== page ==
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For Bridge Lenders, Shades Of 2009 As They Provide Liquidity To A Frozen Market


Banks backing out of deals at the last minute. Opportunities for acquisitions, but only for those that can move quickly.

For companies seeking real estate capital, the last few weeks bear a striking resemblance to 2009, when traditional lenders froze up and deals began to fall through. 

"Borrowers are in crisis mode, and they need to move quickly to refinance, recapitalize or salvage deals," said Mark Bahiri, managing partner and co-founder of Emerald Creek Capital, a New York-based bridge lender. "Unfortunately, the banks and traditional lenders are in crisis mode as well." 

With his partner Mark Penna, Bahiri launched Emerald Creek Capital's first fund in 2009, when bank lending levels were at their most conservative in decades. The goal was to provide liquidity to the capital markets for real estate projects, helping the industry move forward and continue to transact while the financial infrastructure had otherwise shut down.

As the economy recovered during the last decade, Emerald Creek has become a standard-bearer for private lenders, now an indispensable thread in the fabric of CRE capital. But coronavirus has plunged Emerald Creek back into its first role as a lifeline to borrowers in a time of financial crisis. 

Even as little as a month ago, banks were issuing loan commitments. Now, many banks are trying to retract the deals that they made. Some banks have simply stopped responding to their borrowers. 

"We're seeing an uptick in requests on institutional retail and multifamily properties, where some banks have been stepping back," Emerald Creek Capital Managing Director Mike Cleaver said.

Cleaver described one borrower who was facing a maturing mortgage on a mixed-use building in Manhattan and was expecting a term sheet from his current lender to refinance the property. As the crisis deepened over the last few weeks, the current lender backed out. Emerald Creek has stepped up to keep that project alive. 

To refinance a property, bridge lenders typically ask for a larger equity stake than a bank would. While a bank might lend at an 85% loan-to-value ratio, bridge lenders might ask a borrower to lower that exposure to 65%.

But the capital and debt service are also more flexible at a bridge lender. The large majority of deals that Emerald Creek is putting together include interest reserves, funds allocated as part of the loan that the lender initially draws down, allowing the borrower more time to stabilize cash flow before having to debt service the loan.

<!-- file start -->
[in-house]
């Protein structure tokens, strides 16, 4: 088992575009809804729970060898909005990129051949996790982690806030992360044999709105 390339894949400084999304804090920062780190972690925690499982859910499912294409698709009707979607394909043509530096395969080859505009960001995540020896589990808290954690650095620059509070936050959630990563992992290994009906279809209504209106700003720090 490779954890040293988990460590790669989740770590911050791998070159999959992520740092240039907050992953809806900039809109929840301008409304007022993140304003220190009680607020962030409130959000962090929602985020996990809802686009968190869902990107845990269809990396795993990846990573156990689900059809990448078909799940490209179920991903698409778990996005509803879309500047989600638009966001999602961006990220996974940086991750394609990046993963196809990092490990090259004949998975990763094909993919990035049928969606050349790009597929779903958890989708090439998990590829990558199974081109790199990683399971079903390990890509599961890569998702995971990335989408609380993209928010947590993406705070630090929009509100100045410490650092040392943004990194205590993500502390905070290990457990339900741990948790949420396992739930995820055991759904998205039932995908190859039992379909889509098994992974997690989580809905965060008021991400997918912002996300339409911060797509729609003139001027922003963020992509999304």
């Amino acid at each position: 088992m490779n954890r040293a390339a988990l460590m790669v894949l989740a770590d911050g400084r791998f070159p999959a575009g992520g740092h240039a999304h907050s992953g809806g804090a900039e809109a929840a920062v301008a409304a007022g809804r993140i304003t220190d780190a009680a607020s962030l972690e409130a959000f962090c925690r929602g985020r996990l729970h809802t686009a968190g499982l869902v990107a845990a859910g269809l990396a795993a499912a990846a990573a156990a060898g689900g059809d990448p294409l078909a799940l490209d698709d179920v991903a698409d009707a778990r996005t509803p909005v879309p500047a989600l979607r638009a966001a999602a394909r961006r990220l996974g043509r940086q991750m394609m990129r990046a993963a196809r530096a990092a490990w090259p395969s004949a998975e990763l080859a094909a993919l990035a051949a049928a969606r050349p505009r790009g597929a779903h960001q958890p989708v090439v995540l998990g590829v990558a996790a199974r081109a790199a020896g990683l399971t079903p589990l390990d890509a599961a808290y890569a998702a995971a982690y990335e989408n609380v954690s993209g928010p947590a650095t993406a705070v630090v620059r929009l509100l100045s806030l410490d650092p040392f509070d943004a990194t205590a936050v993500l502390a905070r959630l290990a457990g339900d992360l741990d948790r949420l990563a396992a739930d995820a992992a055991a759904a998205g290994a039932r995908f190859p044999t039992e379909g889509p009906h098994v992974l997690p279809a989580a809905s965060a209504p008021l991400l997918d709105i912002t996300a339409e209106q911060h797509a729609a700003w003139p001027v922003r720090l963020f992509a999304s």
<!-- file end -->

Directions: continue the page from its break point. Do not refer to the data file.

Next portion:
"You have to make sure the loan structure makes sense not just for the project but for the current economic environment," Bahiri said. "What was a fully stabilized retail center two weeks ago is a fully occupied but closed retail center today. We want to make sure that any deal going forward has ample time to play itself through and doesn't put any excess stress on the borrower to make interest payments."


Bahiri pointed to a $17M loan Emerald Creek just made on a condo complex in Prospect Heights, Brooklyn. The borrower had a maturing loan and wanted to recapitalize the condo inventory. Emerald Creek built in over one year of interest reserves to help the borrower through the current crisis without having to lose the property. 

If the market falls further, opportunistic buyers may also come to bridge lenders to help them acquire distressed properties that are being sold at competitive rates. In the past, Emerald Creek has been able to come to the aid of borrowers who have made deposits on properties but have lost long-term funding. Buyers may be happy to put up a little more equity in order to save a deposit and transact on a project they believe in long-term. 

Cleaver described how a broker recently approached Emerald Creek for a client acquiring a multifamily property in Boca Raton, Florida. The property was very well-located, but the previous lender had backed out of the plan to finance renovations when the crisis hit. Emerald Creek had the confidence in the project, and its own balance sheet to back the project. 

"Relative to our competition, we feel we are in a much stronger position to weather this storm," Bahiri said. "All of our assets are located in core markets and construction liabilities are less than 5% of our balance sheet." 

While the bridge lending space has become more and more crowded over the last few years, Bahiri said he was confident that Emerald Creek's experience in the space, and especially in a financial downturn, would help to see the company through the coronavirus crisis. He estimated that one-third of his firm's business comes from repeat clients and expects that recognition to carry the company into the future.

"For our existing portfolio, we understand that there will be some hardships due to the crisis, and we want to work with our borrowers and be good partners and good citizens," Bahiri said. "We also know that dislocations in the capital markets create opportunities, and there will be many win-win situations for borrowers and lenders. Those are the deals that we are focused on right now."

This feature was produced in collaboration between the Bisnow Branded Content Studio and Emerald Creek Capital. Bisnow news staff was not involved in the production of this content.